About the Book
This book will provide you with unique, idiomatic, and fun recipes for both fundamental and advanced data manipulation tasks with pandas. Some recipes focus on achieving a deeper understanding of basic principles, or comparing and contrasting two similar operations. Other recipes will dive deep into a particular dataset, uncovering new and unexpected insights along the way.
The pandas library is massive, and it’s common for frequent users to be unaware of many of its more impressive features. The official pandas documentation, while thorough, does not contain many useful examples of how to piece together multiple commands like one would do during an actual analysis. This book guides you, as if you were looking over the shoulder of an expert, through practical situations that you are highly likely to encounter.
Instructions and Navigation
All of the code is organized into folders. Each folder starts with a number followed by the application name. For example, Chapter02.
The code will look like the following:
>>> employee = pd.read_csv('data/employee') >>> max_dept_salary = employee.groupby('DEPARTMENT')['BASE_SALARY'].max()
Pandas is a third-party package for the Python programming language and, as of the printing of this book, is on version 0.20. Currently, Python has two major supported releases, versions 2.7 and 3.6. Python 3 is the future, and it is now highly recommended that all scientific computing users of Python use it, as Python 2 will no longer be supported in 2020. All examples in this book have been run and tested with pandas 0.20 on Python 3.6.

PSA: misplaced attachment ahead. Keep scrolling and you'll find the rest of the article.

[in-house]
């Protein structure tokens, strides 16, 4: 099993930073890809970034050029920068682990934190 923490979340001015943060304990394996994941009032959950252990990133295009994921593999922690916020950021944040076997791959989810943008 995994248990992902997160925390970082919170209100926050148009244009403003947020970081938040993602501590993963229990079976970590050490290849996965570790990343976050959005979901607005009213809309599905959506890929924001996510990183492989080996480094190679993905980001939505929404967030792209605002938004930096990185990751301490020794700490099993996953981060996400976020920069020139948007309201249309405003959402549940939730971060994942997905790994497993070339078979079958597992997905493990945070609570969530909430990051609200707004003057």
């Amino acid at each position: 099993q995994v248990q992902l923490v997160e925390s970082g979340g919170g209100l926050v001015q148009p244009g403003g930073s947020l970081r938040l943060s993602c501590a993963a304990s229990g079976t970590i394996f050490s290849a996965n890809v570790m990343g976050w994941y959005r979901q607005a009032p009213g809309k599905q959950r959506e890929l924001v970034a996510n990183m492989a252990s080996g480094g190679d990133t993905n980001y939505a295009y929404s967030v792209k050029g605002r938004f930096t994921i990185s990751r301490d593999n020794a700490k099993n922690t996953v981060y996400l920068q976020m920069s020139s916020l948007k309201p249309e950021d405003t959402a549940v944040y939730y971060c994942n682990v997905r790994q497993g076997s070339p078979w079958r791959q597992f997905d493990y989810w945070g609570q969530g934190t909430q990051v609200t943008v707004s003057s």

In addition to pandas, you will need to have the matplotlib version 2.0 and seaborn version 0.8 visualization libraries installed. A major dependence for pandas is the NumPy library, which forms the basis of most of the popular Python scientific computing libraries.
There are a wide variety of ways in which you can install pandas and the rest of the libraries mentioned on your computer, but by far the simplest method is to install the Anaconda distribution. Created by Continuum Analytics, it packages together all the popular libraries for scientific computing in a single downloadable file available on Windows, Mac OSX, and Linux. Visit the download page to get the Anaconda distribution (https://www.anaconda.com/download).
In addition to all the scientific computing libraries, the Anaconda distribution comes with Jupyter Notebook, which is a browser-based program for developing in Python, among many other languages. All of the recipes for this book were developed inside of a Jupyter Notebook and all of the individual notebooks for each chapter will be available for you to use.
It is possible to install all the necessary libraries for this book without the use of the Anaconda distribution. For those that are interested, visit the pandas Installation page (http://pandas.pydata.org/pandas-docs/stable/install.html).